Monday, November 3, 2014
Book Review: Shotgun Lovesongs by Nickolas Butler
Author: Nickolas Butler
Enjoyment Rating: ****
Content Alert: swearing, sex
Lucy and I were best friends from the time we were five until we went our separate ways in high school, since she went to the other high school in town. Throughout junior high and high school, I spent most of my time with a group of five girls. We were all smart and ambitious in our own ways, and when we graduated in 1993 and went off to college, our relationships basically came to an end (rekindled through Facebook in the last few years). So I don't have a good sense of what it means to come from a place and a a group of friends and to return to that place and those friends as an adult. Nickolas Butler's sweet, nostalgic book, Shotgun Lovesongs, follows the perspective of a group of friends. Henry and Beth have stayed in Little Wing, Wisconsin, where they run the family farm. Ronny was a famous rodeo cowboy until a drunken binge led to an undiagnosed skull fracture and subsequent brain damage. Kip made big money in Chicago and has returned to Little Wing as the BMOC, renovating the mill. And Lee's one of the most famous indie singers of his generation.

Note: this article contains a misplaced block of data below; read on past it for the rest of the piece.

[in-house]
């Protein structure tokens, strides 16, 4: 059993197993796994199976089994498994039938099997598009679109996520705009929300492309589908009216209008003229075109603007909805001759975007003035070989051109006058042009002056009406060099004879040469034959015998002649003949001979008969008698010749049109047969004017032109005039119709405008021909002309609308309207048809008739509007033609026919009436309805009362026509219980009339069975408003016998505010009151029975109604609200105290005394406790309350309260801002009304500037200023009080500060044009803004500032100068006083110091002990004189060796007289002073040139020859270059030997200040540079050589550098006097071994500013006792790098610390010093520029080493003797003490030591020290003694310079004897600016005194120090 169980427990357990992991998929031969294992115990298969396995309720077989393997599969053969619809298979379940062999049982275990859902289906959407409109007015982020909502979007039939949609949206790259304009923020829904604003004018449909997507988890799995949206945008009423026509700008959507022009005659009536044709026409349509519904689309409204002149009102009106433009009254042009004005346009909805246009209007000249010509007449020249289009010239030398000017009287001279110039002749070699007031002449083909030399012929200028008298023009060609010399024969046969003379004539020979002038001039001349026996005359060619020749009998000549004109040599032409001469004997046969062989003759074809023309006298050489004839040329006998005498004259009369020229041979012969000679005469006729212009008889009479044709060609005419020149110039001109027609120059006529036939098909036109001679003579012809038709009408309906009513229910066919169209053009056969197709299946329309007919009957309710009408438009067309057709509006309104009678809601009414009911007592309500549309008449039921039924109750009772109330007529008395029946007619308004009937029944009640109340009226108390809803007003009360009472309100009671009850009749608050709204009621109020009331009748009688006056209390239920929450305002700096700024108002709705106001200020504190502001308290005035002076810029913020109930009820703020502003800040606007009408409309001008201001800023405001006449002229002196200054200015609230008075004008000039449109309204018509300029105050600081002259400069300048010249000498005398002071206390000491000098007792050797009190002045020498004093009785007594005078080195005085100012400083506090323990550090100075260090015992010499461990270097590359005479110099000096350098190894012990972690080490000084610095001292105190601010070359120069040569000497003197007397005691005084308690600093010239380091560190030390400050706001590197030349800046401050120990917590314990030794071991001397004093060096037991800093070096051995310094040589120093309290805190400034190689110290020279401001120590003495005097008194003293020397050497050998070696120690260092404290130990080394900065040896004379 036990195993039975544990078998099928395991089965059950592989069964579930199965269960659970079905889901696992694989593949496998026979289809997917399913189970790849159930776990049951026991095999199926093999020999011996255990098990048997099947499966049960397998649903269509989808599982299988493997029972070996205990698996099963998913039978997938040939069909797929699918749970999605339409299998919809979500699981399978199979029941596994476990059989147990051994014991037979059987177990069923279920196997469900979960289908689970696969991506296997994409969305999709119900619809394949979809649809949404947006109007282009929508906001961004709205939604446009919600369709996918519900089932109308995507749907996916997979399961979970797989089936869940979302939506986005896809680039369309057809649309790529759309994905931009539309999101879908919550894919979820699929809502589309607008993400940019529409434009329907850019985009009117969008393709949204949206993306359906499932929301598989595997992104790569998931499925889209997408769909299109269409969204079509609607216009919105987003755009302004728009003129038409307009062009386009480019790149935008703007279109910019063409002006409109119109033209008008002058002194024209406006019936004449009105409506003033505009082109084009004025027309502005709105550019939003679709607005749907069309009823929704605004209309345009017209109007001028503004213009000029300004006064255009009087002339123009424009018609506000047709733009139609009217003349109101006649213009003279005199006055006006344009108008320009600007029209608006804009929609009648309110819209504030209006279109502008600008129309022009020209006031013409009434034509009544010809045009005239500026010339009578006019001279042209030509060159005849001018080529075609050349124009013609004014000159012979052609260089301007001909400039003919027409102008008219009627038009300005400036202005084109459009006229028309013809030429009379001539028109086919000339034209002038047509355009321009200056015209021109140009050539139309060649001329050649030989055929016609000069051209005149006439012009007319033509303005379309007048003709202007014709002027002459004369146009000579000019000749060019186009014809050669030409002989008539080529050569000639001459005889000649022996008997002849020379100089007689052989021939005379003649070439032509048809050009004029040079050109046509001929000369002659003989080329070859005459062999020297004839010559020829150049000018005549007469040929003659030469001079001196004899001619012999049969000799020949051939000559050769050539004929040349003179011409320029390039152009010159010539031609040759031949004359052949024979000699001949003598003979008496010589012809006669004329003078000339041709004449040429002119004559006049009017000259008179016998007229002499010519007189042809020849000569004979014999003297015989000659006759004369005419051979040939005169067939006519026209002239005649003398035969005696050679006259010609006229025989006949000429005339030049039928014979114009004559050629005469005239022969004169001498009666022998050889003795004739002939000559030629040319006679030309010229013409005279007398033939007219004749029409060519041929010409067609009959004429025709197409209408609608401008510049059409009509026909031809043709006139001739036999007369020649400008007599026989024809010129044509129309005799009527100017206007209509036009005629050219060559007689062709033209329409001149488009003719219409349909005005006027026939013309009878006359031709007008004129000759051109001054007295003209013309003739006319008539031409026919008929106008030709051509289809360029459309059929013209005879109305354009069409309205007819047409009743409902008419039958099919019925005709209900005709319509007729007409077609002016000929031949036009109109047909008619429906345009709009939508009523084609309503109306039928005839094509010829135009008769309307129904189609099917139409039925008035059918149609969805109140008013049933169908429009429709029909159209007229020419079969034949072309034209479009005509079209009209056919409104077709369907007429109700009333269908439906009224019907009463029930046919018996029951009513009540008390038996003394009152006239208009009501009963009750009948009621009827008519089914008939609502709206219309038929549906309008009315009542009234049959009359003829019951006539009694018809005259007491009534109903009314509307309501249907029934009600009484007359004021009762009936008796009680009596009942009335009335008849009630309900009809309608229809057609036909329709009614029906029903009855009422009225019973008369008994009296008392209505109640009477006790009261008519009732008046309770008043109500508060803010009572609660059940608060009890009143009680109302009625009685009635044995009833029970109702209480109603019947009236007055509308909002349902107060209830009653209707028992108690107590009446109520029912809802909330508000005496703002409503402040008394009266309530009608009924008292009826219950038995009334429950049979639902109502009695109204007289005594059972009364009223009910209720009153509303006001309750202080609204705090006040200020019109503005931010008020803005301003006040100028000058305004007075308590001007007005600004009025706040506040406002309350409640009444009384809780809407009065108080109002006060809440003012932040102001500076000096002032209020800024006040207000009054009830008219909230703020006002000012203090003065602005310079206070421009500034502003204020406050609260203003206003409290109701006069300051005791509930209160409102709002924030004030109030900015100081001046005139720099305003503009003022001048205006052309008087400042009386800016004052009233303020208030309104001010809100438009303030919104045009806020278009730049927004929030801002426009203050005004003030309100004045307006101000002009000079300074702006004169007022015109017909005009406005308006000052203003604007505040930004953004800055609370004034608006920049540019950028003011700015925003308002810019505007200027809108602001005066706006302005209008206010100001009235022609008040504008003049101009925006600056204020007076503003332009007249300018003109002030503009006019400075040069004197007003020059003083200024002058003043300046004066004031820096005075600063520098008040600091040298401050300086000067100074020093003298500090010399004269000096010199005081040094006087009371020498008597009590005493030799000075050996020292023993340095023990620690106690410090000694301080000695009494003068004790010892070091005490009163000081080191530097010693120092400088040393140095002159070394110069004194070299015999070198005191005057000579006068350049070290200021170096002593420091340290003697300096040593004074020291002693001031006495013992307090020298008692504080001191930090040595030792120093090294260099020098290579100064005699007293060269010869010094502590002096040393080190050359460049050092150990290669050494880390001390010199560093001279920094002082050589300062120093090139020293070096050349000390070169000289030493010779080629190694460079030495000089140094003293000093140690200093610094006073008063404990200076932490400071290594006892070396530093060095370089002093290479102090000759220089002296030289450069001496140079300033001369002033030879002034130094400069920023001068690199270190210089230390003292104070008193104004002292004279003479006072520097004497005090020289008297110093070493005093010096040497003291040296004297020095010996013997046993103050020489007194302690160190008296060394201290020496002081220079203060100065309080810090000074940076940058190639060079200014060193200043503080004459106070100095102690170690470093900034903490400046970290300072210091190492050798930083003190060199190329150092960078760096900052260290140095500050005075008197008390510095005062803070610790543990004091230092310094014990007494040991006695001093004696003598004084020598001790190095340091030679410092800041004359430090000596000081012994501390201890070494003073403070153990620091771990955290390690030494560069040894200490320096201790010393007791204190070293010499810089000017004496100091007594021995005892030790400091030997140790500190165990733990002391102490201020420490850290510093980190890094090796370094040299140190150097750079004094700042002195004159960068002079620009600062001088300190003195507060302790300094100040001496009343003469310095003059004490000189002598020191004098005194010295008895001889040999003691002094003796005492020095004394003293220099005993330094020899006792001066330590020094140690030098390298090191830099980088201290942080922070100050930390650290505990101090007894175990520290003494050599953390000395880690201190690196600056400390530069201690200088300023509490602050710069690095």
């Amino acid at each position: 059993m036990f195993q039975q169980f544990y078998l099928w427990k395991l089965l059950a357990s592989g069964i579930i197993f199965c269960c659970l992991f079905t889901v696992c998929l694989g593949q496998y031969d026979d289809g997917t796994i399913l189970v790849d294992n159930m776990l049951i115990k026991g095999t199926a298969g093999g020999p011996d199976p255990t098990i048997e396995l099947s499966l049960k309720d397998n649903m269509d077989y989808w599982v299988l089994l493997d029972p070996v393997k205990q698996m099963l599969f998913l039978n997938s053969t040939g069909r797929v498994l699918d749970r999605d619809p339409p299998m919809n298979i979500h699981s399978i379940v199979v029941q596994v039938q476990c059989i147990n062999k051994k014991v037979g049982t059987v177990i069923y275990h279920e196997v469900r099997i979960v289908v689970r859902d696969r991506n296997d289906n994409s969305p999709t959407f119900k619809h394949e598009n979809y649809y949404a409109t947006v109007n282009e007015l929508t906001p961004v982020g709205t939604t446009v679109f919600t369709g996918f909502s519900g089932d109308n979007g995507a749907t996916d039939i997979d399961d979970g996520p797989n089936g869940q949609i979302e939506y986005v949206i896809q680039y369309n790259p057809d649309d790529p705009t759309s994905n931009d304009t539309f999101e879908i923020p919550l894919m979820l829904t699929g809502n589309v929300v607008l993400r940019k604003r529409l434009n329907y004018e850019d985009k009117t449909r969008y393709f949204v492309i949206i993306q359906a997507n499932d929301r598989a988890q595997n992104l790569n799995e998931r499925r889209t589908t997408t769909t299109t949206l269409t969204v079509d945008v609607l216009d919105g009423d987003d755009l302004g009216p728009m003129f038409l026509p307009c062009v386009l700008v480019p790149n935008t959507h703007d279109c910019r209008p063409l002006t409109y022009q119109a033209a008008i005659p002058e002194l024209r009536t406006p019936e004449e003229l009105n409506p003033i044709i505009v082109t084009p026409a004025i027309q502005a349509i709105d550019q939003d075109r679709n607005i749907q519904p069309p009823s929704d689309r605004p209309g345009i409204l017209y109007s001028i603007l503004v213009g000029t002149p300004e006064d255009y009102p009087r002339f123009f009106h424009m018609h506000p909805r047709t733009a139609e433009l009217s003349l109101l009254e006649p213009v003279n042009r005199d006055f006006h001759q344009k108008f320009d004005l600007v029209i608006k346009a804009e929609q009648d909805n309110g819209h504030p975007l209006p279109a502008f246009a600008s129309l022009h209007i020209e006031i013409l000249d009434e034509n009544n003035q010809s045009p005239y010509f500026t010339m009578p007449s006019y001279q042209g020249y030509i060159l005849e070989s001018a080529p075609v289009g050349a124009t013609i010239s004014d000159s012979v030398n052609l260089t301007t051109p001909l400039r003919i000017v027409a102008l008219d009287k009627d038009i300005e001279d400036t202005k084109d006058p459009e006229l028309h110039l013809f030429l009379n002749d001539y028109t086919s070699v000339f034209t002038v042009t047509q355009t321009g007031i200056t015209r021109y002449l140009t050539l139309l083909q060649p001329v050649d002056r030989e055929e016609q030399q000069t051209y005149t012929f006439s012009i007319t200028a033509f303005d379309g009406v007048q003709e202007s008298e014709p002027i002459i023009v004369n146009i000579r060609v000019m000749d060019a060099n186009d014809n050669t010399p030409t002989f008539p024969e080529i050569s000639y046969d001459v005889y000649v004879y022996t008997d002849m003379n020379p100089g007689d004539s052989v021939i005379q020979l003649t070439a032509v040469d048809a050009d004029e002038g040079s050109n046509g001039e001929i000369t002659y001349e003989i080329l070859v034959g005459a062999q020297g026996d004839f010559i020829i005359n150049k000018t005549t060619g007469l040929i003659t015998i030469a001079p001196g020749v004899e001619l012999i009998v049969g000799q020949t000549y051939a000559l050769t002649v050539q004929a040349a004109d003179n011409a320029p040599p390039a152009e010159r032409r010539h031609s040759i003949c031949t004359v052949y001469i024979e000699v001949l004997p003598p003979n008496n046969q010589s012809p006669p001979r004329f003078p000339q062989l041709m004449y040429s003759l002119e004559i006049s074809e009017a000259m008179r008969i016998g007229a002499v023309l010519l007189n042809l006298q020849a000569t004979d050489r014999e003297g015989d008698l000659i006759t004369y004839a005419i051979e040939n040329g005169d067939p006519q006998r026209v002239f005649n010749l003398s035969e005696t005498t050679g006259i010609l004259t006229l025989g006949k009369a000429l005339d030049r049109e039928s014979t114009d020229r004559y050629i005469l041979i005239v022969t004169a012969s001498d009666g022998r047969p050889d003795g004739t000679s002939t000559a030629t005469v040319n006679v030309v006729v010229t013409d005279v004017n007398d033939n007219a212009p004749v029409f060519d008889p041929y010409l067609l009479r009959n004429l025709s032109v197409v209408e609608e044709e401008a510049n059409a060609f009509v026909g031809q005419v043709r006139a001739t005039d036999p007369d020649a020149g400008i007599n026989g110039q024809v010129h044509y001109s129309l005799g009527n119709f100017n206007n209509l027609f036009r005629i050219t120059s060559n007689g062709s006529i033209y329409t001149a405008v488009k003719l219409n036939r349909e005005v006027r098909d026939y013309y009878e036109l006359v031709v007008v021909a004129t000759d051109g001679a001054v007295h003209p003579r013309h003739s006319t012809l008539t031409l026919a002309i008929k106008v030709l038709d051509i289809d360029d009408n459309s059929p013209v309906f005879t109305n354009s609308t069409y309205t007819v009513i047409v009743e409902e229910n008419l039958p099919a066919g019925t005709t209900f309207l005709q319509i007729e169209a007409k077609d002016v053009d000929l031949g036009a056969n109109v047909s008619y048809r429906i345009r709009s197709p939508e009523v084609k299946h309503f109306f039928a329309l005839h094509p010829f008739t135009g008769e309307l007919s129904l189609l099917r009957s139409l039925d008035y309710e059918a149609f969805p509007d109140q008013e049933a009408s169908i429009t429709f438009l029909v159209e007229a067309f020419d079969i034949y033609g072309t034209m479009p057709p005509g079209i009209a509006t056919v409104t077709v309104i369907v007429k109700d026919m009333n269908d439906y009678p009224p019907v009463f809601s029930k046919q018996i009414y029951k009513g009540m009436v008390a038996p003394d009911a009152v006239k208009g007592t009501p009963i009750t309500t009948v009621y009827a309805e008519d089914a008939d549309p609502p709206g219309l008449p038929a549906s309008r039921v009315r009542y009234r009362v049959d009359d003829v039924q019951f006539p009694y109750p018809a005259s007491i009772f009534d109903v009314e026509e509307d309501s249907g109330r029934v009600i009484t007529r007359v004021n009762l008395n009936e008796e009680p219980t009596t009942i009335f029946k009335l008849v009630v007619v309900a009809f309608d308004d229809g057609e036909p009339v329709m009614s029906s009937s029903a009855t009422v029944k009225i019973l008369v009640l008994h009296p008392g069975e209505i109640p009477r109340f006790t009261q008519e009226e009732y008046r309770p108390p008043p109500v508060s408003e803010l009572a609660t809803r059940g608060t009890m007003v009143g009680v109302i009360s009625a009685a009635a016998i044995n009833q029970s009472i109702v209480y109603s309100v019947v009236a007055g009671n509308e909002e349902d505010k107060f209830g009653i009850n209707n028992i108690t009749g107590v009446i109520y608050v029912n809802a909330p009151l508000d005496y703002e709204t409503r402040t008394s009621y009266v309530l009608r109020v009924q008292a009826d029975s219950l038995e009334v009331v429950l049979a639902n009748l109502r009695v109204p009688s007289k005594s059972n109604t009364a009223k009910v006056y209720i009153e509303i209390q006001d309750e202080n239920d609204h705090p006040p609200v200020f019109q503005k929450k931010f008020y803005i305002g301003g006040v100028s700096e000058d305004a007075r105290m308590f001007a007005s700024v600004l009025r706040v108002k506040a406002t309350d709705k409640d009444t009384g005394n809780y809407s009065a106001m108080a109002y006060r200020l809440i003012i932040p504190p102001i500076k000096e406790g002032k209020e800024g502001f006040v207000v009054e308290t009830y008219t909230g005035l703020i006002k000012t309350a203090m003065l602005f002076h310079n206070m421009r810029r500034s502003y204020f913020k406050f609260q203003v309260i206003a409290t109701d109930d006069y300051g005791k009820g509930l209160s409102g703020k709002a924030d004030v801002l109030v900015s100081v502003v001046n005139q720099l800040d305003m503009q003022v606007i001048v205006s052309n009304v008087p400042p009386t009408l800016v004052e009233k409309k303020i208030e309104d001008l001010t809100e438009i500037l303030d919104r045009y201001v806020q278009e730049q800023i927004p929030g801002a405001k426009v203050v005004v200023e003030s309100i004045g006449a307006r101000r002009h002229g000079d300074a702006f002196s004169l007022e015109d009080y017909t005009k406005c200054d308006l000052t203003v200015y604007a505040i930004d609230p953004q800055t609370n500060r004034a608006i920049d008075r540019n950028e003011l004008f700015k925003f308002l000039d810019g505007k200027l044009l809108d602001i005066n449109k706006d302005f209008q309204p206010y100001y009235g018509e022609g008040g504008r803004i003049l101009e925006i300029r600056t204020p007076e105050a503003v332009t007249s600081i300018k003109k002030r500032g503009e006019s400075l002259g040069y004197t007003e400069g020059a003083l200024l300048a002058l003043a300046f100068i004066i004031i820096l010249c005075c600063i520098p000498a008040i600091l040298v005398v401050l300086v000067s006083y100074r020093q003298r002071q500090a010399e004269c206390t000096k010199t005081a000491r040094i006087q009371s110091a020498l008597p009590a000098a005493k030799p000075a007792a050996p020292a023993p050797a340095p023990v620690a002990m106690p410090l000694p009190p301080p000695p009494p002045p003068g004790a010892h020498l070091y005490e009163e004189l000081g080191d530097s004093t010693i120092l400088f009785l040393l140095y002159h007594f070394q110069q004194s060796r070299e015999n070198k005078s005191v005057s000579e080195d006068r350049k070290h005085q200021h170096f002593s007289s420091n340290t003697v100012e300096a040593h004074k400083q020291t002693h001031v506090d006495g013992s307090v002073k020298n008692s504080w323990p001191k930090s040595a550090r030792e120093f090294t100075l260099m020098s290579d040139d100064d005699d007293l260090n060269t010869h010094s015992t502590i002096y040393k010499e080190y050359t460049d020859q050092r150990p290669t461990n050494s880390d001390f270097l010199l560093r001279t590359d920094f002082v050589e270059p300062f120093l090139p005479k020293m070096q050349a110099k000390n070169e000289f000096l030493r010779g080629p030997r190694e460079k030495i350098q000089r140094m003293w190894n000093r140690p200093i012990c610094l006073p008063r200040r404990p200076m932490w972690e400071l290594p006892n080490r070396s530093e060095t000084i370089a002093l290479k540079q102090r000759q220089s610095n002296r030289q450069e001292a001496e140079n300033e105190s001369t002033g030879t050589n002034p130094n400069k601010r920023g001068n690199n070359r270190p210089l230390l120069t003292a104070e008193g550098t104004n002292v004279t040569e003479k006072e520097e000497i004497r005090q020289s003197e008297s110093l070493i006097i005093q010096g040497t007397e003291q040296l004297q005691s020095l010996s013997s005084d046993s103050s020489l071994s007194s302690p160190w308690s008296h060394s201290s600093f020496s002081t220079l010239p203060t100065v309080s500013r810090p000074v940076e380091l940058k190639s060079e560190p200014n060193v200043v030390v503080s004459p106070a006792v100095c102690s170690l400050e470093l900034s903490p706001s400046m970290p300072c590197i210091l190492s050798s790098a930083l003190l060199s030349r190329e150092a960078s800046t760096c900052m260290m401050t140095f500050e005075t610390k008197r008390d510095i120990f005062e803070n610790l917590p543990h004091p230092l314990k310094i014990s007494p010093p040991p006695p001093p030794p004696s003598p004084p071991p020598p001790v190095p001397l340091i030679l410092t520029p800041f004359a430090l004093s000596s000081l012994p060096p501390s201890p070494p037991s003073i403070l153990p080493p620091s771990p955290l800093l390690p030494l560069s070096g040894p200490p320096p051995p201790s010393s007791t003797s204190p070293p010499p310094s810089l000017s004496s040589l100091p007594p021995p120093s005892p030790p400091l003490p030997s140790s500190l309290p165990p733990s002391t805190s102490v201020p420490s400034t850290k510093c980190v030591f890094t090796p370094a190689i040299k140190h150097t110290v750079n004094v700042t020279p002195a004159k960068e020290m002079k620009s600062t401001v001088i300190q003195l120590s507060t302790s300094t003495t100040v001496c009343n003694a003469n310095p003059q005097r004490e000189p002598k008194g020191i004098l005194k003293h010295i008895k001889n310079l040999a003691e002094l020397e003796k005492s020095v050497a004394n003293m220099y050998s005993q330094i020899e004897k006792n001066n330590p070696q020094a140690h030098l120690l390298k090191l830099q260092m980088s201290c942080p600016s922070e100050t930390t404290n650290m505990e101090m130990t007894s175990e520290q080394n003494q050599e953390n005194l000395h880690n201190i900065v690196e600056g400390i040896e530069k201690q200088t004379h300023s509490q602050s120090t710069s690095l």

The story, told through the perspective of each of these characters, shows how each of them struggles to fit into Little Wing and into their group of friends. When we lived in Minnesota and my parents were in Chicago, I frequently drove through exactly the kinds of tiny towns where Butler sets his story, and it was a lovely experience to read about someone writing about the complications of being from such a place. The book is smart and sweet and lovely, and makes me wish that I had a greater tie to the place and the people I came from.